You are here:   Cambria > Past Events > 1959 Pittsburgh Press
Past Events

PITTSBURGH PRESS
PITTSBURGH, PA
1959

1 Jun 1959
Submitted by Lynne Canterbury


Johnstown Eye-Witness

'89' FLOOD JUST LIKE YESTERDAY

It was 70 years ago that a wall of water rolled through the City of Johnstown destroying everything in its path. But to an 83-year-old Hazelwood woman, it could have happened yesterday.

Mrs. Elise Gore, of 4317 Stanley St., just has to close her eyes to see again the houses crumpling in the path of the flood waters and hear the roar of the water as she and her family fled to the safety of the hills.

On May 31, 1889, Mrs. Gore was a 12-year-old girl who had come to the United States from Switzerland only seven years before.

On the day of the flood, she was baby-sitting for the wife of a hotel keeper -- taking car of three young children.

"The church bells began to ring and whistles were blowing all over town warning of the flood but no one paid much attention," Mrs. Gore said.

"My father came for me and I begged for permission to take the three babies with me," she recalled. "But their mother told me it was a false alarm and I had to leave them behind. That was the last I ever saw them."

She and her father ran to their home nearby and picked up what valuables they could carry and started for high ground.

My oldest sister remembered that she had left her new Easter bonnet and ran back for it. Father went back after her and the water already was over their ankles.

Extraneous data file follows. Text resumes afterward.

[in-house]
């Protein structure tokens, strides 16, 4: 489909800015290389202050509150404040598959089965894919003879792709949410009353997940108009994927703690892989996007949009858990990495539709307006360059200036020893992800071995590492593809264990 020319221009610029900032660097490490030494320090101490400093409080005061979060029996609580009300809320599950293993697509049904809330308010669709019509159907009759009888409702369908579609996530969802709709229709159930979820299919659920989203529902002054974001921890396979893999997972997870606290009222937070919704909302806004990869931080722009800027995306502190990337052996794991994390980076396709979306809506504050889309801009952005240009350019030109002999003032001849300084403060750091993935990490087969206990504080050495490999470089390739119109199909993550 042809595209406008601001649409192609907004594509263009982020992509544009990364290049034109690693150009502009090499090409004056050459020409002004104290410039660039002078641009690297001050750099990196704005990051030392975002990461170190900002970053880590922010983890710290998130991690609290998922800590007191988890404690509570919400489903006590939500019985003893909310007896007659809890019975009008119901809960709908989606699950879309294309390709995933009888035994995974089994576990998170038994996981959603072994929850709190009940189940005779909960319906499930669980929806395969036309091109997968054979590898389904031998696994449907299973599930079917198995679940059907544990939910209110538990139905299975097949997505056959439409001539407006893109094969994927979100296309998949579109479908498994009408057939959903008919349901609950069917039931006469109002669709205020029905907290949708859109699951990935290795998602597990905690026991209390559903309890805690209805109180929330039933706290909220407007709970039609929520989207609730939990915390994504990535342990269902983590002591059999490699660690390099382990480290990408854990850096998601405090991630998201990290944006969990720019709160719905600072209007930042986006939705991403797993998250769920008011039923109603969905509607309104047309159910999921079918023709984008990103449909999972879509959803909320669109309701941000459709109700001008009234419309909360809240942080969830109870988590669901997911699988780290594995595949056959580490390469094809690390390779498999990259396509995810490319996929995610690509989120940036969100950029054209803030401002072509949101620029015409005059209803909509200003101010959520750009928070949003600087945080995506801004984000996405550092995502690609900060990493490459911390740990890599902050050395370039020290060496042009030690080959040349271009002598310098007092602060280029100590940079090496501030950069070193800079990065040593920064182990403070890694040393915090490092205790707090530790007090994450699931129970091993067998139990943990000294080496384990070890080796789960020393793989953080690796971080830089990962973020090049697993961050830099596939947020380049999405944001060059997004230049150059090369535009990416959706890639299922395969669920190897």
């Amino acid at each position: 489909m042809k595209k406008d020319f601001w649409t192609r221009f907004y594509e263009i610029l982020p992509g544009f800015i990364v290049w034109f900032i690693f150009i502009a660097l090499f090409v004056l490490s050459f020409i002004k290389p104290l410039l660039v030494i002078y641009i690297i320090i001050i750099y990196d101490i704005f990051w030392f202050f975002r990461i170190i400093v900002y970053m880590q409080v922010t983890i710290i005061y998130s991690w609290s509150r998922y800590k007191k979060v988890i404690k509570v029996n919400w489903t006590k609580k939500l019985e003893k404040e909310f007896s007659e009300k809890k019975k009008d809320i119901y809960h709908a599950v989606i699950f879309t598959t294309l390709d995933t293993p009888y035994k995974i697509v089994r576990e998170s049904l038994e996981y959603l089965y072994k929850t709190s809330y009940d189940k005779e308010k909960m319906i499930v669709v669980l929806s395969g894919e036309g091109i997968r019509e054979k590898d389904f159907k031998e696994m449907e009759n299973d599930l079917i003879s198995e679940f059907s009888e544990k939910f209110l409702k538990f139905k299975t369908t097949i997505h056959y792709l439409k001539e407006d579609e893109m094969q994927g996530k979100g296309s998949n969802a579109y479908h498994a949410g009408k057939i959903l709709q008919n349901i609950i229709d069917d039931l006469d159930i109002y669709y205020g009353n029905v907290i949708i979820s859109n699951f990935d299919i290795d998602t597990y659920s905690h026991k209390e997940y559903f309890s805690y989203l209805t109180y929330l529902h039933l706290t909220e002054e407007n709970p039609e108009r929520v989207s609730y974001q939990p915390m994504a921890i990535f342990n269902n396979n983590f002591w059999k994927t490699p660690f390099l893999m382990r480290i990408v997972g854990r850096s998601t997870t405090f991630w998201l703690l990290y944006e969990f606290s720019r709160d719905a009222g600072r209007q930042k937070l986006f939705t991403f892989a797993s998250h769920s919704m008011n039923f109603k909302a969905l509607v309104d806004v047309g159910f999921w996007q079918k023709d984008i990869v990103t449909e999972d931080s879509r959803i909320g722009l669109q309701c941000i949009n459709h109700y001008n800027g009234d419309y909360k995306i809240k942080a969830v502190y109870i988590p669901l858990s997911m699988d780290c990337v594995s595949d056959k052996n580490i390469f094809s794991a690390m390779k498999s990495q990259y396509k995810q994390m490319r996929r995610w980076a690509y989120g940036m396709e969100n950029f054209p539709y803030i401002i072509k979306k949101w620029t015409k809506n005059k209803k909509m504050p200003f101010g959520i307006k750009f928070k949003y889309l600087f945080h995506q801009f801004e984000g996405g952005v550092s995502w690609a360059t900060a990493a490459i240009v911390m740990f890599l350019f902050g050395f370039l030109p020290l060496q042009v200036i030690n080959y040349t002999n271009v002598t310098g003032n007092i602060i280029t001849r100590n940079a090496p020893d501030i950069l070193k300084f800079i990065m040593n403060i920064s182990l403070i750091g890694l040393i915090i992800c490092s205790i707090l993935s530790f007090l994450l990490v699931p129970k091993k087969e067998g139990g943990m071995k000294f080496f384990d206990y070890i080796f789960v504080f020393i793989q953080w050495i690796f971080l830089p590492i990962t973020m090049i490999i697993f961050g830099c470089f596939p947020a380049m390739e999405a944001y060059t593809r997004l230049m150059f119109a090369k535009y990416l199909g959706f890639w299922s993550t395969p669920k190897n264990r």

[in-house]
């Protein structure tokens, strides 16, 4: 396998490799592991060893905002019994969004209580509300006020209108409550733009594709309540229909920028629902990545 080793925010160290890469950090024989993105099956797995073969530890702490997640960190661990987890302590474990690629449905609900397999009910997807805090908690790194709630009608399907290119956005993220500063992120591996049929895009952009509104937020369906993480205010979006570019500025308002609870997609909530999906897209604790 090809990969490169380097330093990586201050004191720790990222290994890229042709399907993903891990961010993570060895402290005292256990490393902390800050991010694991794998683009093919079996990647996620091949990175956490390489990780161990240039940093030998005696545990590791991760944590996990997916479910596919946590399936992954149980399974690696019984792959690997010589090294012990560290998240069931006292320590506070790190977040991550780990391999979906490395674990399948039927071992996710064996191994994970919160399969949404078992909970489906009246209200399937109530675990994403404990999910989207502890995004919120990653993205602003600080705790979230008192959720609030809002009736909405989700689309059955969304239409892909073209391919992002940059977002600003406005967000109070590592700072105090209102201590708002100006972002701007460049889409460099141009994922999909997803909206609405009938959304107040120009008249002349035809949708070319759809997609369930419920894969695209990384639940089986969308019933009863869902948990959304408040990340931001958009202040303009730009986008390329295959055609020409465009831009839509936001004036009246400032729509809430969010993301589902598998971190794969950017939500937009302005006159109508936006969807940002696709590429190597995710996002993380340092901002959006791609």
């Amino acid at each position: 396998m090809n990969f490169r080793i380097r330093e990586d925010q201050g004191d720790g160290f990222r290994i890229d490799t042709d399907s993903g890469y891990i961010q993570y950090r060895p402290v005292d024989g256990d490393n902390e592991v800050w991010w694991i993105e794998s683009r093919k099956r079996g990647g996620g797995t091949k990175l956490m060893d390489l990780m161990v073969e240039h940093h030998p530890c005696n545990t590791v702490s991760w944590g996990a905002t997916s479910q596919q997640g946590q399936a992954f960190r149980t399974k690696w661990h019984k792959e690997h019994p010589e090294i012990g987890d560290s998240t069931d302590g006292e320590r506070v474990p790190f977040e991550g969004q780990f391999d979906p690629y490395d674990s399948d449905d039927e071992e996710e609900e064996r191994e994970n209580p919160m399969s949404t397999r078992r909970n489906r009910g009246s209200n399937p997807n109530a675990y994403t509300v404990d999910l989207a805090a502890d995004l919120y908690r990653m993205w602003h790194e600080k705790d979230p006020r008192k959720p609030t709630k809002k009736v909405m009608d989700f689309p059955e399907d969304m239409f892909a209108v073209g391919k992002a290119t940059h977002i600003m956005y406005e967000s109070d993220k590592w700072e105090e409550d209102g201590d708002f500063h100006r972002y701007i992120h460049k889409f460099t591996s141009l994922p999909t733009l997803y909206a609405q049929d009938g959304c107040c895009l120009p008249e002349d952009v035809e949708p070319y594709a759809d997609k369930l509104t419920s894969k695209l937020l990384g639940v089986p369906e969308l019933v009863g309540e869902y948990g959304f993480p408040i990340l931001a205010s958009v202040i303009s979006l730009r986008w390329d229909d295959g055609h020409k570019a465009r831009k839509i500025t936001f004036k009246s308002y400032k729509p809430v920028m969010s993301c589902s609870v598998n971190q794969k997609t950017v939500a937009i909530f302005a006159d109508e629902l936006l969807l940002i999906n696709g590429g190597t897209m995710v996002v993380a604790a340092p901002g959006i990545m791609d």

It lapped it [sic] their heels all the way up the hill.

"When they were about half-way up, the wall of water came rolling down the valley. It was terrible.

"We watched our home vanish under the wall and then the whole town was covered, with only a few buildings remaining above the flood."

After the flood waters receded, Mrs. Gore said, they found what was left of their home about two blocks from where it had stood.

Shortly afterwards, she said her entire family was stricken with malaria and all were near death.

"But we all recovered," she said.

In Mrs. Gore's case, she became acquainted with a Mrs. Moxham, whose family was prominent in the steel industry of the community.

"She was a lovely lady who just showed up one day and said she had picked out our names as a family to help," Mrs. Gore said. "There was no end to the nice things she did for our family."

Mrs. Gore still attends the Squirrel Hill Christian Church, reads and sews for diversion.

She cooks meals for herself and her daughter with whom she lives.


Page Created: 2002.
Last Updated: 17 Sep 2016
Copyright 2000-2008, All Rights Reserved
Lynne Canterbury, Diann Olsen and contributors